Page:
# How to define the natural rate output

I'm following Woodford's Interest & Prices to derive the microfundations for a New Keynesian model with staggereed prices.

I defined the utility function and disutility function (1.1 at page 144) as

$$u= \frac{\xi_t C_t^{1-\sigma}}{1-\sigma}, v= \frac{h_t(j)^{1+\eta}}{1+\eta},$$

where $$\xi$$ is a consumption disturbance.

Then I have defined the production function ( 1.7 at page 148) as

$$y_t(j)= A_t * h_t(j).$$

With this functional forms we can write the real marginal cost (1.10 at page 149) as

$$s_t(y,Y,\xi) = \frac{v_h(f^{-1}(y_t(j) /A); \xi)}{u_c(Y_t; \xi)A} \frac{1}{f'(f^{-1}(y_t(j)/A))} = \frac{y_t(j)^\eta \cdot C_t^{1/\sigma}}{A_t \cdot\xi_t } .$$

Woodford says that with flexible prices we can write the natural rate of output as (1.14 at page 151)

$$s(Y^n, Y^n, \xi)= \mu^{-1}.$$

Therefore I get that the natural rate of output is equal to $$Y_t^n =( \mu^{-1} * A_t * \xi_t )^{\eta/ \sigma}.$$

However the problem with this definition is that in the steady state where the shocks($$\xi$$ and $$A$$) are zero also the natural rate of output will be zero.

Is this formulation correct? Is there another way to express the natural rate of output?

That is not correct conclusion and there are several problems with the formulation you use.

1. $$A$$ is not a shock - it is a technology parameter of production function (see Woodford Interest and Prices pp 148). Heck, $$A$$ cannot even be zero. Following Woodford:

$$A_t> 0$$ is a time-varying exogenous technology factor

there can be shocks to $$A_t$$ that increase it or decrease it but $$A_t$$ itself is strictly positive at all times.

1. It is actually not $$s(Y^n,Y^n,ξ)=μ^{−1}$$ but $$s(Y^n_t,Y^n_t;ξ)$$. This might seem trivial but note $$s(.)$$ has only 2 arguments ($$Y^n_t$$ and $$Y^n_t;\xi$$ not 3 arguments $$Y^n_t$$, $$Y^n_t$$ and $$\xi$$). In addition, the solution to $$s(Y^n,Y^n,ξ)=μ^{−1}$$ gives you the natural rate of output not the equation itself. In this context how I read the Woodford semicolon (;) is used to separate variables and shock parameters. Hence, it is just to indicate that the ξ is not a variable but given by the shock parameters of the economy (i.e. indicate variable conditional on vector of shocks.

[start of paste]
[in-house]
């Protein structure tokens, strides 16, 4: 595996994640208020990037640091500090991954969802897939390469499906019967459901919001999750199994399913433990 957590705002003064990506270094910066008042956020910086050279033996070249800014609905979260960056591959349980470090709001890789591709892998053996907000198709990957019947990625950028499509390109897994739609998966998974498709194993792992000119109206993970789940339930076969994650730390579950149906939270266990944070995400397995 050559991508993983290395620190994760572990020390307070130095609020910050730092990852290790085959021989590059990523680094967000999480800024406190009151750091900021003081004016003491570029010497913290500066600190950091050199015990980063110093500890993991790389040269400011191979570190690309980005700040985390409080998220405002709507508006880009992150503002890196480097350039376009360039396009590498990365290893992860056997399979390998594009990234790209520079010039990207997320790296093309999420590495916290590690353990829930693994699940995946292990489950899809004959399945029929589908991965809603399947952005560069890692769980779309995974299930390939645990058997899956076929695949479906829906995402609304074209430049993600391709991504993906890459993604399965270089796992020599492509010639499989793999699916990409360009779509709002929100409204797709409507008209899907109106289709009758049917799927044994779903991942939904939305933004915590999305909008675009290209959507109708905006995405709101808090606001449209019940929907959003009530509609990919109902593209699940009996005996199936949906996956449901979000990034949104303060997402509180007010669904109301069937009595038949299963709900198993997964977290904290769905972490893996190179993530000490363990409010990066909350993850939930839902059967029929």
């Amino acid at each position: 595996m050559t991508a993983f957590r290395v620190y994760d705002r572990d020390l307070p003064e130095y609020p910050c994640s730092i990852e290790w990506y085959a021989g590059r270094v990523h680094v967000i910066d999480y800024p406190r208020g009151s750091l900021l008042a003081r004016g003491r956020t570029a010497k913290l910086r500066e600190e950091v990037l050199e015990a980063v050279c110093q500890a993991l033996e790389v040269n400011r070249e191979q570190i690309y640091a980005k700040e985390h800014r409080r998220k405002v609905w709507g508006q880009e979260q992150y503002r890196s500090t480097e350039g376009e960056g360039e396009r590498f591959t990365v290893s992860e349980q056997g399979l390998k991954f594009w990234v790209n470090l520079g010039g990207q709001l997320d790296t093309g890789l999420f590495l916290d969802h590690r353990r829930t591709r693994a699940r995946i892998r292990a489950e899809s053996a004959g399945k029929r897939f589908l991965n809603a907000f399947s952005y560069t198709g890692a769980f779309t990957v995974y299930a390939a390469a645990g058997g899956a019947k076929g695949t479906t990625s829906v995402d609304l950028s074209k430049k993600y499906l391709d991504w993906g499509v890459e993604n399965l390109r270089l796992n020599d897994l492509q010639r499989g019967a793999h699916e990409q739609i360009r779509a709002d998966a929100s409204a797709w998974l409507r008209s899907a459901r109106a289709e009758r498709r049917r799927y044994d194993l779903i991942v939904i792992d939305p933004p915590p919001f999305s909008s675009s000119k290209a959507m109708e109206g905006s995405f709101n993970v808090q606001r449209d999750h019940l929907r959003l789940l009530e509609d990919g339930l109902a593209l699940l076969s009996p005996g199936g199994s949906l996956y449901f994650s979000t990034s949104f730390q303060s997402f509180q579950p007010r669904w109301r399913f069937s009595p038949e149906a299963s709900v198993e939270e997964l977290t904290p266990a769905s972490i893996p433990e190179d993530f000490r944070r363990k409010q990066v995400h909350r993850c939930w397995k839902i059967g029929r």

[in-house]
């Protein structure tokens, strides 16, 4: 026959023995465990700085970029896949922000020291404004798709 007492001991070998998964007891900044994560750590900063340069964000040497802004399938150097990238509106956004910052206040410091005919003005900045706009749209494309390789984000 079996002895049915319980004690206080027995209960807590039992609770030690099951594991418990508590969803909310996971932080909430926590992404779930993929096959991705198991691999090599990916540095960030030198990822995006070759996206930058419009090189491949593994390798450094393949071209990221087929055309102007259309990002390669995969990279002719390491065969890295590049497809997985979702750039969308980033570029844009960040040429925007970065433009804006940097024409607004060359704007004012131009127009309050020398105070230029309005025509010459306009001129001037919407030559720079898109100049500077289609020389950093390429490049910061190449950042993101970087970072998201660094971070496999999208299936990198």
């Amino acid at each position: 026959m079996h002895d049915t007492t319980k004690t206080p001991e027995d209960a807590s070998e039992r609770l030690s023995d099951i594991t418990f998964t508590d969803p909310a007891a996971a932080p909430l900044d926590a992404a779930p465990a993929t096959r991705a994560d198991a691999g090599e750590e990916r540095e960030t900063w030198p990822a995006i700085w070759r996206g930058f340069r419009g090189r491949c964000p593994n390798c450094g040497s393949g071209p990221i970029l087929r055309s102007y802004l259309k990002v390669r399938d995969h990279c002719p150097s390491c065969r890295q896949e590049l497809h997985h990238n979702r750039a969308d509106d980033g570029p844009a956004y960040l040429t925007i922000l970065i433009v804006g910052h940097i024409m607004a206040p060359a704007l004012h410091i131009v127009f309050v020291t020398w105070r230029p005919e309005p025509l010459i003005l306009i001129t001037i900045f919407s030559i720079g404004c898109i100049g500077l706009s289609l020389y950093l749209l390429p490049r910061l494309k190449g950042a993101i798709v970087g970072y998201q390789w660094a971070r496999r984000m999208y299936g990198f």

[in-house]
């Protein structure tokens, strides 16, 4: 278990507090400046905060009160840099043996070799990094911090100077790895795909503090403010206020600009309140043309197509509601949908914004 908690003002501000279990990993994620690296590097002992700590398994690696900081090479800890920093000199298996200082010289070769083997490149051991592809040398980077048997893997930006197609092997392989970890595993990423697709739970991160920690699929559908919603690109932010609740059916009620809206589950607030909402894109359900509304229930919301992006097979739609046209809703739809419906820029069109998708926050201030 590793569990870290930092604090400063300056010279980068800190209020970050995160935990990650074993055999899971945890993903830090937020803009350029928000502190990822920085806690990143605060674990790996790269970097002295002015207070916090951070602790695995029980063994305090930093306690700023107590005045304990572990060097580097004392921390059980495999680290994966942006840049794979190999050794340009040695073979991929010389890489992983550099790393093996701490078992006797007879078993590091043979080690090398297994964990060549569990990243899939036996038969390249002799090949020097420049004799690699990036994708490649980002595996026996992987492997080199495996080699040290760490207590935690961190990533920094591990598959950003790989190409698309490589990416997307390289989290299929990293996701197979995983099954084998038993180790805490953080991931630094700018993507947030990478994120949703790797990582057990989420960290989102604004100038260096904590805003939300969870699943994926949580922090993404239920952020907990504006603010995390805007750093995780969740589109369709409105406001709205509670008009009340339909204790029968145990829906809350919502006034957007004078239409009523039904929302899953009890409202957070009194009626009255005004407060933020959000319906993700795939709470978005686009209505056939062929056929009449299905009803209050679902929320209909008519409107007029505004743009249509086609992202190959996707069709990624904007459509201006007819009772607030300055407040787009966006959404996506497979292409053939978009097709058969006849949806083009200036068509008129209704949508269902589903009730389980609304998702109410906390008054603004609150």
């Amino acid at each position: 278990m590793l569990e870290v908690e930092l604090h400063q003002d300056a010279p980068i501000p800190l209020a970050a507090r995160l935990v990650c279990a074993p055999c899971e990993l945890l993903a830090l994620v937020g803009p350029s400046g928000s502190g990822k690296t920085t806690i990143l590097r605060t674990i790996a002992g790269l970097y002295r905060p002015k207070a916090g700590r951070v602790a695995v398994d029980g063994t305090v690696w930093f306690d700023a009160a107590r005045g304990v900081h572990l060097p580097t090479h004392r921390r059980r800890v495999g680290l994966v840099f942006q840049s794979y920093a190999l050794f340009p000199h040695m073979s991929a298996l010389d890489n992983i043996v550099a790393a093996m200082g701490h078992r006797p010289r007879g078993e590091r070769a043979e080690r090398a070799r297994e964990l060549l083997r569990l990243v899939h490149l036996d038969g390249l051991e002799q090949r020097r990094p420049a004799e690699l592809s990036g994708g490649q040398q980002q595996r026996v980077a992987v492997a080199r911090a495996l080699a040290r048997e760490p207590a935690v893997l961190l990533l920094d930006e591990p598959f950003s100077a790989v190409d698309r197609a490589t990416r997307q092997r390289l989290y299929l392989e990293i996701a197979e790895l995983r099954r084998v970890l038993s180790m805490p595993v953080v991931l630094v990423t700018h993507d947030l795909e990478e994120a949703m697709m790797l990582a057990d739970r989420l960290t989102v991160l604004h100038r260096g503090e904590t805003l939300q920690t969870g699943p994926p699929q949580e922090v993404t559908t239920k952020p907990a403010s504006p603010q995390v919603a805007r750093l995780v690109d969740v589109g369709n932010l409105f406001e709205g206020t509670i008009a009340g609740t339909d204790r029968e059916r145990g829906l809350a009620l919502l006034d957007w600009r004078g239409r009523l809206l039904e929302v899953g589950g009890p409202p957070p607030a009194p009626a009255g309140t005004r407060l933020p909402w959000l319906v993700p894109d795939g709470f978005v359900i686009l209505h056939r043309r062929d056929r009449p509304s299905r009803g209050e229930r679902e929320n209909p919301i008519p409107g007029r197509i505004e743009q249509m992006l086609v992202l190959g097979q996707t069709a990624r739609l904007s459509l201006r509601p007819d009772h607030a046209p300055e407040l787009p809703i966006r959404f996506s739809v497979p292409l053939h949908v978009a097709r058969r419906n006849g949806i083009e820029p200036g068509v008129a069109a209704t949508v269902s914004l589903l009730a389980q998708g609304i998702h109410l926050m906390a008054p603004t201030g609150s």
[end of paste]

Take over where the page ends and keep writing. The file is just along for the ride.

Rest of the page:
2. Your definition of utility function is extremely non-standard, you define it as:

$$u= \frac{\xi_t C_t^{1-\sigma}}{1-\sigma}$$

but why are the shocks $$\xi_t$$ even multiplied by consumption in the first place? In Woodford the equation (1.1) is given as:

$$E_0 \left[ \sum^{\infty}_{t=0} \beta^t \left( u_t(C_t, M_t/P_t; \xi_t) - \int^{1}_{0} v(h_t(i);\xi_t)di \right) \right]$$

• first as you can see $$C_t$$ is not even conditional on shocks $$\xi_t$$, the real money holding is $$M_t/P_t; \xi_t$$ is conditional on vector of shocks.
• you can't just assume $$u_t(C_t, M_t/P_t; \xi_t) = \xi_t C_t^{1-\sigma}$$, I mean that makes no economic sense whatsoever, why should utility be product of vector of shocks and consumption?

I don't think you will get the same result with some more reasonable utility function and take into account that the variables are conditional on the vector of shocks (e.g. $$M_t/P_t; \xi_t$$ does not mean $$M_t/P_t$$ has mean zero even if $$\xi_t$$ is given by Gaussian distribution with mean zero).

• thanks for your answer. 1)What would a more reasonable utility function be? would \xi_t + C_t^{1-\sigma} be ok? 2) can't A_t be interpreted as an AR1 process? Feb 18 at 9:32
• @qwerty-qwertz 1. No, first you have to integrate here over all individuals so for consumption part you would want something like $C_t = [\int_{i=0}^1 C_{ti}^{(\sigma-1)/\sigma)}]^{\sigma/(\sigma-1)}$. The shocks have to be introduced through real money holdings. I guess easiest, but not necessary the most rigorous way is to just simply assume that $Y=M/P$ and without gov and investment $Y\equiv C$. Then you can assume that $P= P+\xi$. Of course, there are multiple other ways how you could do it so take that as a pointer rather than saying it has to be done like that.
– 1muflon1
Feb 18 at 10:51
• @qwerty-qwertz 2. No $A_t$ should not be AR process because it is a stock variable... it will likely have unit root along trend instead of reverting to some mean. $\Delta A_t$ could be modeled as AR process I suppose, but it depends on whether you want to assume growth is exogenous or endogenously given (in the latter case it would be more complex)
– 1muflon1
Feb 18 at 10:53